Yesterday I showed this game to a fellow graph theory buff and we also sat down to think about how to solve this game with AI.
The most straightforward solution is expectiminimax, which I see this solution has implemented quite nicely. In case someone here isn't familiar with minimax, the OP wrote some very elegant and well-commented code that would be a great primer.
The less computationally-intensive approach we came up with was to model the game state as a graph G(V, E), where V is the set of active tiles and E is a set of edges connecting adjacent tiles, weighted by the function c(v1, v2), which returns the absolute value of the difference between two tiles. For each decision, the AI picks the move that minimizes the sum of all edge weights in the new game state.
The reasoning behind this is that the only way to progress in the game is to have tiles of equal values adjacent to each other, for which the weight in G would be 0. Thus, the AI should try to minimize total weight. Eventually there will be large numbers on the boards with large edge weights to adjacent tiles, so the AI would try to keep these tiles next to other large tiles to minimize the difference.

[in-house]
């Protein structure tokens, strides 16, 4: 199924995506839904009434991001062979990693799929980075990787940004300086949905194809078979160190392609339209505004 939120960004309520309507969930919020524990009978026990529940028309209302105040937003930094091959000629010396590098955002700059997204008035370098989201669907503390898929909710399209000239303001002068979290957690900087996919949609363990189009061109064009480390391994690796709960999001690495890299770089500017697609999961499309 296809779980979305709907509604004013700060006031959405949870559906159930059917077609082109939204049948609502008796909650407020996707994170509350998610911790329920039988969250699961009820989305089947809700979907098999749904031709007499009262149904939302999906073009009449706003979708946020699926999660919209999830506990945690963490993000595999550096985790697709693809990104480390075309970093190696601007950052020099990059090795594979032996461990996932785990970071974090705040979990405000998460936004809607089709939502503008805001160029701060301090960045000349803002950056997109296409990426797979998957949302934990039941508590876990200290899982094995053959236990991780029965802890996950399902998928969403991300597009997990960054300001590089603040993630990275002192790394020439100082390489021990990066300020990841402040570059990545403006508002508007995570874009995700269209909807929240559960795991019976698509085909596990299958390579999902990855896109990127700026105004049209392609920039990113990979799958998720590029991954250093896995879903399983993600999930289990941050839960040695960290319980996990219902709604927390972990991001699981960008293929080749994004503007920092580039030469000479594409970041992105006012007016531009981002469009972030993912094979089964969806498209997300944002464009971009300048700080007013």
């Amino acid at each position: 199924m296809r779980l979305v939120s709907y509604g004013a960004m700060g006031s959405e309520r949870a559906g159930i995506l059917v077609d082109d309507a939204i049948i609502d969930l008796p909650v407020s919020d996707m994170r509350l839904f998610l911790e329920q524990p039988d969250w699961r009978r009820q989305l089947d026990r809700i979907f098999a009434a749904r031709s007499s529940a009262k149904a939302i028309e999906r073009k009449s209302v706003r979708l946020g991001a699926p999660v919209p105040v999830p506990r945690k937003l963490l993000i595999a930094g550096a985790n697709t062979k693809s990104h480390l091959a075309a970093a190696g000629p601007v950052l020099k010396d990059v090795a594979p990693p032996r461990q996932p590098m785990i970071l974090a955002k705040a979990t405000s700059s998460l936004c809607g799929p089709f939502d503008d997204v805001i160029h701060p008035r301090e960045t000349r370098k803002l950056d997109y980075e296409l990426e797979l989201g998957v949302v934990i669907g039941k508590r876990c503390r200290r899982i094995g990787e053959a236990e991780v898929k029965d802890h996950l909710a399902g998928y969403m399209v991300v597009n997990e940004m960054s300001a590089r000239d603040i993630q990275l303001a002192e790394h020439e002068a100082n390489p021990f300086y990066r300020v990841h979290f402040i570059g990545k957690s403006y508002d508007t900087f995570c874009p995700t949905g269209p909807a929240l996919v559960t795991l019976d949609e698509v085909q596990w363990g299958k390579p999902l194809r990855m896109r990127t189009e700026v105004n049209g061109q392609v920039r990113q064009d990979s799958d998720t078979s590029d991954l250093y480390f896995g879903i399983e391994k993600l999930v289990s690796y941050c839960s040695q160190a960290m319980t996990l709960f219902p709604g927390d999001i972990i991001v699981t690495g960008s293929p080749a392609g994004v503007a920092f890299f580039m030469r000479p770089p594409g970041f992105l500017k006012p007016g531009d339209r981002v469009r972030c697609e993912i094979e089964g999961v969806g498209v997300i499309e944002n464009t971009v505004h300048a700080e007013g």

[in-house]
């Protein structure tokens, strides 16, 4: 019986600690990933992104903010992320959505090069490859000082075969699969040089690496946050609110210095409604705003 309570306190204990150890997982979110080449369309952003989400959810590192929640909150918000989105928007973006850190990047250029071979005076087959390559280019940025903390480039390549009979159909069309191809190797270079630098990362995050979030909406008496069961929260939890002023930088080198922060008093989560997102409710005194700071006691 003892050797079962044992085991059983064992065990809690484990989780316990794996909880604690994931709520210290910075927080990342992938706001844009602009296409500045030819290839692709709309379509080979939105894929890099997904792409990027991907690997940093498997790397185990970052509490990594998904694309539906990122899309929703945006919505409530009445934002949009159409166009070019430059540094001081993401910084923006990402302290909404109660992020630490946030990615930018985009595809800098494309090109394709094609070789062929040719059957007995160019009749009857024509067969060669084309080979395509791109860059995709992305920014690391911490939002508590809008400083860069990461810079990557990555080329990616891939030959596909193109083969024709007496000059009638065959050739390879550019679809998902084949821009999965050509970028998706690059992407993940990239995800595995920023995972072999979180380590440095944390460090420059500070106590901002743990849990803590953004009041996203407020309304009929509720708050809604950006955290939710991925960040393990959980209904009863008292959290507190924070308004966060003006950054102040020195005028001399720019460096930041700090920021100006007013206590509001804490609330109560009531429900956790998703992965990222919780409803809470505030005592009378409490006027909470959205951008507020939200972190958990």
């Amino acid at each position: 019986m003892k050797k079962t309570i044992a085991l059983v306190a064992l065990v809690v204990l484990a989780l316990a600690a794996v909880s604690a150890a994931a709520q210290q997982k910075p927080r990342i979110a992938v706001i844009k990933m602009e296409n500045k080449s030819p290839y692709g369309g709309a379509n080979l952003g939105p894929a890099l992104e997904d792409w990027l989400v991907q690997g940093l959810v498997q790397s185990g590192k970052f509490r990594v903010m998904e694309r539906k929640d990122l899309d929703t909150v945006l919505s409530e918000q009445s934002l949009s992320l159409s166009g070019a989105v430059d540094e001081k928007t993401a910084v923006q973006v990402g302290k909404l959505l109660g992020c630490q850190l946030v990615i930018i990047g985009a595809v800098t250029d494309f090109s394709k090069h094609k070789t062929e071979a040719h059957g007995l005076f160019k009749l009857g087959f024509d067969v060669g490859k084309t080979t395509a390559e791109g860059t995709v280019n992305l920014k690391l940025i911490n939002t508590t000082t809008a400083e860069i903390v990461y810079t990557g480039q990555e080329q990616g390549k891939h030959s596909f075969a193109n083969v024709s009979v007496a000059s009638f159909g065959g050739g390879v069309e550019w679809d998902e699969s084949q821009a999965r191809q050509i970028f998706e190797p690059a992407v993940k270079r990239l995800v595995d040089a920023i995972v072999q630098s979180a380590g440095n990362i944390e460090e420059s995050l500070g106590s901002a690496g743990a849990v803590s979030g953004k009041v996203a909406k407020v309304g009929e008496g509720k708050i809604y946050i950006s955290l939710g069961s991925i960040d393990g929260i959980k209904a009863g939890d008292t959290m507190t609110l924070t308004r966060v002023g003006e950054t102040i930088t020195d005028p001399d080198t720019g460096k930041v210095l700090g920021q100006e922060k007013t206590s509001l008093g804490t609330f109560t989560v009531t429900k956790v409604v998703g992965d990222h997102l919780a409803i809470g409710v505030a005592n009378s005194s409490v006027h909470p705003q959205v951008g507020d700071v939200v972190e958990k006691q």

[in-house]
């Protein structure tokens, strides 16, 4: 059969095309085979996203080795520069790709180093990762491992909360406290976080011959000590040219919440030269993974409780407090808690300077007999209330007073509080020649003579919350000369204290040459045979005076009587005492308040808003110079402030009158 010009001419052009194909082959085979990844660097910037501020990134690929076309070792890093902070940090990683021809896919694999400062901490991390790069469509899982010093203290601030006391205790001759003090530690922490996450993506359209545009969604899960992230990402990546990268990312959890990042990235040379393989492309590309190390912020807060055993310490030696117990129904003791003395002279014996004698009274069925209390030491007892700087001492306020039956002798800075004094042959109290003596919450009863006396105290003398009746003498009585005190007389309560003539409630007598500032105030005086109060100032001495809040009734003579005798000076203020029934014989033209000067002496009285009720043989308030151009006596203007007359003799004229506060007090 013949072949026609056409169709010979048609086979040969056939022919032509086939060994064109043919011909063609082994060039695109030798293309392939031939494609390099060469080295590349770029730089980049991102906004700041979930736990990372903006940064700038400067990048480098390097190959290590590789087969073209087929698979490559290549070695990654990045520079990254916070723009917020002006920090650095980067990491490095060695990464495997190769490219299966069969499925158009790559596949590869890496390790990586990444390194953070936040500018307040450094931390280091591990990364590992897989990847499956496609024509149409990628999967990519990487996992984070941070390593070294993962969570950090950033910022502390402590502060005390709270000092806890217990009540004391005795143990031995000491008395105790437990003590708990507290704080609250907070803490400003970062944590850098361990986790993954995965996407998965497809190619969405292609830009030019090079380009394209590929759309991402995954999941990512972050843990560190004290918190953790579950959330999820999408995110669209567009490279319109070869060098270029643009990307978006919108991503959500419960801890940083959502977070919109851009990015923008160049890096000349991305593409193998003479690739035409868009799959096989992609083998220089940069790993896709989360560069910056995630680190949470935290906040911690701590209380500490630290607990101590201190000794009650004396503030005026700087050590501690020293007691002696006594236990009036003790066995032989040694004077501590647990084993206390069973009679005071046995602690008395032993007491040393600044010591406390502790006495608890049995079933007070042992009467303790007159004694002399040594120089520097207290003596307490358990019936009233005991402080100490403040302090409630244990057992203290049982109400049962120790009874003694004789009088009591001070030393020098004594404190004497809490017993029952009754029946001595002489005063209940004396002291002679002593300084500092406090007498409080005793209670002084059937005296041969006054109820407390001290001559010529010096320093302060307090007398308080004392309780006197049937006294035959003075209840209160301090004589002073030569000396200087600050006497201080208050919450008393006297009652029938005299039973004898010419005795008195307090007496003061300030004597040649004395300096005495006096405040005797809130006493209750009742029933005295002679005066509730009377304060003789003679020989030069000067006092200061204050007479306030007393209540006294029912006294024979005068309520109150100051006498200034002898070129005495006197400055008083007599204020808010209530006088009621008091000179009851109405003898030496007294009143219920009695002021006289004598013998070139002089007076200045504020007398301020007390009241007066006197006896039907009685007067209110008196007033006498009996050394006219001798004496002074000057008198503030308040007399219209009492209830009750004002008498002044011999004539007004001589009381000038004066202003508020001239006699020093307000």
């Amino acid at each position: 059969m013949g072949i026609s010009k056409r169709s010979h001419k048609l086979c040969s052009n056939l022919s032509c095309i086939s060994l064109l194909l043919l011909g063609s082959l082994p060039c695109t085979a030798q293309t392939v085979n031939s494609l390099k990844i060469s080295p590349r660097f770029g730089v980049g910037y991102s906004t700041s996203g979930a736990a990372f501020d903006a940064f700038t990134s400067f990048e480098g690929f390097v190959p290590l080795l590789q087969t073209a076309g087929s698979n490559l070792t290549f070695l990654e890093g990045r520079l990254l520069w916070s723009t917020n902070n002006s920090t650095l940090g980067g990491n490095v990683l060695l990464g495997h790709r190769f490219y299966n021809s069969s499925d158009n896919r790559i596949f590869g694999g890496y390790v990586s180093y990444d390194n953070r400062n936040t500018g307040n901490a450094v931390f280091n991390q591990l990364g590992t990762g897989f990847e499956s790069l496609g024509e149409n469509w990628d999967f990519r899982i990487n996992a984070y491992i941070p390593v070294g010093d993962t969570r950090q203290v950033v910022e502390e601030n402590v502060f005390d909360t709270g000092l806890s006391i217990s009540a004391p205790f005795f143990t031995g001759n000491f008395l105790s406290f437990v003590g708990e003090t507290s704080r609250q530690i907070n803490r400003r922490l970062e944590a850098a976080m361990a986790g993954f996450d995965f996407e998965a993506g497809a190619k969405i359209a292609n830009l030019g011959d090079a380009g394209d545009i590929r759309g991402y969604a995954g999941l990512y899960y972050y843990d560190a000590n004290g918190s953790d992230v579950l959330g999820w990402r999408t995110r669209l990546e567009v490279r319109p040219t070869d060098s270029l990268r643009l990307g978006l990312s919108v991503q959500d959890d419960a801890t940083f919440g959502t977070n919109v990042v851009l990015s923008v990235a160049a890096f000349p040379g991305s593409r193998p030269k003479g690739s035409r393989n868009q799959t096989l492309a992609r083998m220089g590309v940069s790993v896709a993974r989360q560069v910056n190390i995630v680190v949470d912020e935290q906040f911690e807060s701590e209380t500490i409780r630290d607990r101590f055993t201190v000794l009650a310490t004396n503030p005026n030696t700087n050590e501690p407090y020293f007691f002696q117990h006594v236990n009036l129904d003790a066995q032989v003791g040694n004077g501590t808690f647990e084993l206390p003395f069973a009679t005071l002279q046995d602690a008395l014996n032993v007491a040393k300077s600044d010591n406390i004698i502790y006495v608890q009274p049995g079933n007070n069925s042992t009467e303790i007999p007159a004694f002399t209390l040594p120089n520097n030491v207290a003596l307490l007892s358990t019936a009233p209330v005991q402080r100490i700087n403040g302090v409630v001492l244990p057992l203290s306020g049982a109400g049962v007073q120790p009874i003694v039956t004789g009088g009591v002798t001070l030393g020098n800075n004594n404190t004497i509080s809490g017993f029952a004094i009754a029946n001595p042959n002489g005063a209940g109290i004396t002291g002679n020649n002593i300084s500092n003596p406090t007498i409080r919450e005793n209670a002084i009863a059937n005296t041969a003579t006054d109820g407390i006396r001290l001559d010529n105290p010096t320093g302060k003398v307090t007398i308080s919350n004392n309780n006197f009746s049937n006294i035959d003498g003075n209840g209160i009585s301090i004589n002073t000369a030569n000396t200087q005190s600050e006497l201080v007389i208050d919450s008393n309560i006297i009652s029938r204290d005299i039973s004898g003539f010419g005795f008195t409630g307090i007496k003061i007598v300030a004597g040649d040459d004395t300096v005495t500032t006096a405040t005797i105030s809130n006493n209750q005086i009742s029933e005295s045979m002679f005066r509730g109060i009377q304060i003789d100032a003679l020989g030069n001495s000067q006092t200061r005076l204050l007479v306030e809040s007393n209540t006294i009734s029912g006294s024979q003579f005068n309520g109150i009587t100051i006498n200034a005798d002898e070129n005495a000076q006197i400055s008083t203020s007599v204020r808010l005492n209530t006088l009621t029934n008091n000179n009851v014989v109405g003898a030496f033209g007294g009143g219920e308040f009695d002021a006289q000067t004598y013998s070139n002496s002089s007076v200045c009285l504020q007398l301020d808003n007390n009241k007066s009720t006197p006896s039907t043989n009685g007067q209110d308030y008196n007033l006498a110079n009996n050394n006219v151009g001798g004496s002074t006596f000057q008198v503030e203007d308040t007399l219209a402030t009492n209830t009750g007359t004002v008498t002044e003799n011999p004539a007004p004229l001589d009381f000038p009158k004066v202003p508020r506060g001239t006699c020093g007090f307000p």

Since the game is stochastic the approach I described may not work in a worst case scenario, but it could also be applied to the existing minimax solution as the weight function for each node in the tree.
Fantastic! Thanks for pointing that out. My cursory glance over the code in ai.js led me to believe that you were weighting it by score, now I see the full picture.
One more thing - have you looked into storing the game tree? I noticed it is starting the search from the beginning every time. I'd expect you would see a branching factor of around 10, so this would only really make a difference at depths greater than 4.
You started an excellent and inspiring GitHub project - I feel like the AI research into this game has only just begun.